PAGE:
New council strikes down minimum wage increase for healthcare workers

Dan O'Brien had only just been sworn in when he voted to repeal the minimum wage for healthcare workers. (Virtual screenshot)

Outgoing council passed increase hours earlier

The newly seated City Council wasted no time courting controversy towards the end of the council meeting on Monday evening.

At a special City Council meeting a week earlier, the previous sitting council had voted in favor of a minimum wage of $25 for covered healthcare workers. The vote had gone 3-1, with the one “nay” vote coming from Council Member Göran Eriksson. Then-Vice Mayor Albert Vera abstained. Eriksson said that it wasn’t the City’s place to weigh in on labor issues. 

However, then-Mayor Daniel Lee, then-Council Member Alex Fisch, and Yasmine-Imani McMorrin agreed that it’s always the right time to do the right thing.

At the start of this week’s meeting, prior to the seating of the new Council Members and the votes for the new Mayor and Vice Mayor, the outgoing council voted in favor of adopting that ordinance. This time, the vote went 4-1 with Vera voting “nay” but, somewhat surprisingly, Eriksson switching his vote to “yay.” This, it would turn out, was a tactic.

The healthcare workers in attendance, praying for a positive result as they struggle to cope with the cost of living while working on the frontlines through a pandemic, didn’t know that and they enthusiastically celebrated the result of the vote, believing it to be over.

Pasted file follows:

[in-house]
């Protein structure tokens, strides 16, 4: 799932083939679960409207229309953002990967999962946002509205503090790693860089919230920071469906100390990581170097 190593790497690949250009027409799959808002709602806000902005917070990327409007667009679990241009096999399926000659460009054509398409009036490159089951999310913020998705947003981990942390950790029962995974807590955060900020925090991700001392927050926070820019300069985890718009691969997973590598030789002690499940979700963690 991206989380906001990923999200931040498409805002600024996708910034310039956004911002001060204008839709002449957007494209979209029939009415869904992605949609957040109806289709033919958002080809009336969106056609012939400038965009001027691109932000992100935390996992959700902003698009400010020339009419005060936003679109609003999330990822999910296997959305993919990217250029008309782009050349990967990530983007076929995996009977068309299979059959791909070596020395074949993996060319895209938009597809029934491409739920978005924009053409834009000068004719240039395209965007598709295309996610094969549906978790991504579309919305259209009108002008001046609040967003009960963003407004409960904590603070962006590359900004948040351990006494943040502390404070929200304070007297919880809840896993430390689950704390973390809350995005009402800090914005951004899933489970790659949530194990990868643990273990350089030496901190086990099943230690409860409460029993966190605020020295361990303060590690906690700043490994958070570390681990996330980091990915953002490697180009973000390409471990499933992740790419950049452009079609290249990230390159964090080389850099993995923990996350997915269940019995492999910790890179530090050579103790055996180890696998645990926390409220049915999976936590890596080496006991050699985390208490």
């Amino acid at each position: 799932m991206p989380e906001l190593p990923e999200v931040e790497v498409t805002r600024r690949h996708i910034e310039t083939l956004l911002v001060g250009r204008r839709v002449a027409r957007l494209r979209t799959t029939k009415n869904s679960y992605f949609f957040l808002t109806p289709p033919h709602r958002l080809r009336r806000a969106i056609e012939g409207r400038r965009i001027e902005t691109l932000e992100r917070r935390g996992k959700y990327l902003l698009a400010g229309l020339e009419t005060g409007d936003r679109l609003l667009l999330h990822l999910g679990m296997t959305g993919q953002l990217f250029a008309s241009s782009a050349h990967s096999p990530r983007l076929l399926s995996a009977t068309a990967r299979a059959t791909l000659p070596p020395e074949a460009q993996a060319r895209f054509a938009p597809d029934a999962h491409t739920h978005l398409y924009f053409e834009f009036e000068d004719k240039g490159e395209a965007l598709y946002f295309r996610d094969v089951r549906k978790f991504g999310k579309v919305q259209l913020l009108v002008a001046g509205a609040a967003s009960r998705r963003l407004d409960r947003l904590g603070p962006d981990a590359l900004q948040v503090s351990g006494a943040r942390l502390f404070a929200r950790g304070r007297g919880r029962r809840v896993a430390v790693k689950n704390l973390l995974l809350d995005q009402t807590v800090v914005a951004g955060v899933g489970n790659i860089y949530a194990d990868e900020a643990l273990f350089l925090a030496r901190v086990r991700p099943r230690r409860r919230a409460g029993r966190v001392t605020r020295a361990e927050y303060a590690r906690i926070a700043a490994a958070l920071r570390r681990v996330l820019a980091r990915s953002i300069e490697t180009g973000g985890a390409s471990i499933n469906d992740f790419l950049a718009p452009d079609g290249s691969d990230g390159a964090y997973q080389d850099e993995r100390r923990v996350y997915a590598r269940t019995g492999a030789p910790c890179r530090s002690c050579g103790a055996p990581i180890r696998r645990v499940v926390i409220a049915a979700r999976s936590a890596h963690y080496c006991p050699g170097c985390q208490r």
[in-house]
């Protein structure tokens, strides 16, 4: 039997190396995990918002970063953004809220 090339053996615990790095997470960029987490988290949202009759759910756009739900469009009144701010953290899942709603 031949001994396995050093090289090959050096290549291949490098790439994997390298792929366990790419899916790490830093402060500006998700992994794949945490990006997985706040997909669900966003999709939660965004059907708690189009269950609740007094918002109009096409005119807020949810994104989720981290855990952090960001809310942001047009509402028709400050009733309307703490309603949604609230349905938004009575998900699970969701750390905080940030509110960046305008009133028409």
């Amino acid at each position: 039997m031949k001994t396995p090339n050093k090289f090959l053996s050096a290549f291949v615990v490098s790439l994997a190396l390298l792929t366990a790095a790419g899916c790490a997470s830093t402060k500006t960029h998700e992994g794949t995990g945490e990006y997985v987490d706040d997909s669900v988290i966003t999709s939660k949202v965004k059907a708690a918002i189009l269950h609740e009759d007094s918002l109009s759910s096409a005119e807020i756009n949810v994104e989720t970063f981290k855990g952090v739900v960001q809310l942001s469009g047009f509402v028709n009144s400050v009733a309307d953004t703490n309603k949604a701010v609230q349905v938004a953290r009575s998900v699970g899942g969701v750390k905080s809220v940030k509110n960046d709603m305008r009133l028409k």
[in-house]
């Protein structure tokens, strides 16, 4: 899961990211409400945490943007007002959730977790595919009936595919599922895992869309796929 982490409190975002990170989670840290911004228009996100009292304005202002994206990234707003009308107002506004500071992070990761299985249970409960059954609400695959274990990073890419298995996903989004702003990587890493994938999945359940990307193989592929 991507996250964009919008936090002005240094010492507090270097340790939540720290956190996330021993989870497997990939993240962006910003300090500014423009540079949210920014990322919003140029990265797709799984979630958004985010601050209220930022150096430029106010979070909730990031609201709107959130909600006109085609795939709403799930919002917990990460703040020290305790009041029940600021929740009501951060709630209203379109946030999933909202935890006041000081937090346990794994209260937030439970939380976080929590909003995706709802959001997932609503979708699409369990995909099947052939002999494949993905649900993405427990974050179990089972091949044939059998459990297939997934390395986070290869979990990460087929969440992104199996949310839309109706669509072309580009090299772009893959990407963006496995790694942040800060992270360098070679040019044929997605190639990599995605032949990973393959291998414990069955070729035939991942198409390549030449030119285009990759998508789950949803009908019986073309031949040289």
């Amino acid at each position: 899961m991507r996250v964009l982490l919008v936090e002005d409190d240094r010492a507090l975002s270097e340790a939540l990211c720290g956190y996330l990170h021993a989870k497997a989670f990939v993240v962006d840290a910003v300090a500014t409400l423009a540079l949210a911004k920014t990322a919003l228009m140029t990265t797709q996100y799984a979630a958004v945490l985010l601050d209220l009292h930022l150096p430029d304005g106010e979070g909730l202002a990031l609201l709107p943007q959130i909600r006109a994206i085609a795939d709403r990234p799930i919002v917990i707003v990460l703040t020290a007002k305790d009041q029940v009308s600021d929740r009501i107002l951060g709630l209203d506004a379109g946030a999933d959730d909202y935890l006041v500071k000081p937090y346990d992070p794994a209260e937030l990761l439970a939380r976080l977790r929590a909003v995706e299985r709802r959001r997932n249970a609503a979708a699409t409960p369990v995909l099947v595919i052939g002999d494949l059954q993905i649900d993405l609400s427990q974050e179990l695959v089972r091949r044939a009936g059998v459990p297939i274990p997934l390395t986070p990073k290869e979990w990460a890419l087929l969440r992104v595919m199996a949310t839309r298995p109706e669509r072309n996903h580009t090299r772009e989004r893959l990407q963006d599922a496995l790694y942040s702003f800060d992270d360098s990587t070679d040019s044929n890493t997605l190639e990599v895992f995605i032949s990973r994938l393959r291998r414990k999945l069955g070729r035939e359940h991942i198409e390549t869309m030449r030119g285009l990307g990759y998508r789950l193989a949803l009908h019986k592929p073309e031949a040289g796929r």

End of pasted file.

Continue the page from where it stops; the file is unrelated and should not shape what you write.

It wasn’t. Later, when new Council Members Freddy Puza and Dan O’Brien were sworn in and seated, Eriksson raised a motion to reconsider the item. He could do this, at the same meeting, because he had voted “yay” originally, hence his tactic.

“On a procedural technique it appears Council Member Eriksson voted the way he did to call back the item after the Council majority shifted,” Vice Mayor McMorrin told the CCN the next day.

It’s unknown how many of the healthcare workers had left by that point and were celebrating their improved quality of life, in the dark about the events that had since transpired. 

Regardless, even his colleagues seemed surprised and shaken by Eriksson’s move but the vote went as he planned. He, Mayor Vera and Council Member O’Brien voted in favor of striking the item. Vice Mayor McMorrin and Council Member Puza voted against. The healthcare workers don’t get the minimum wage.

Supporters of Eriksson will say, “that’s politics.” Critics will say that he, along with O’Brien and Vera, took money out of the hands of healthcare workers during a pandemic.

The CCN reached out to Eriksson for comment but, at the time of going to press, had received no reply.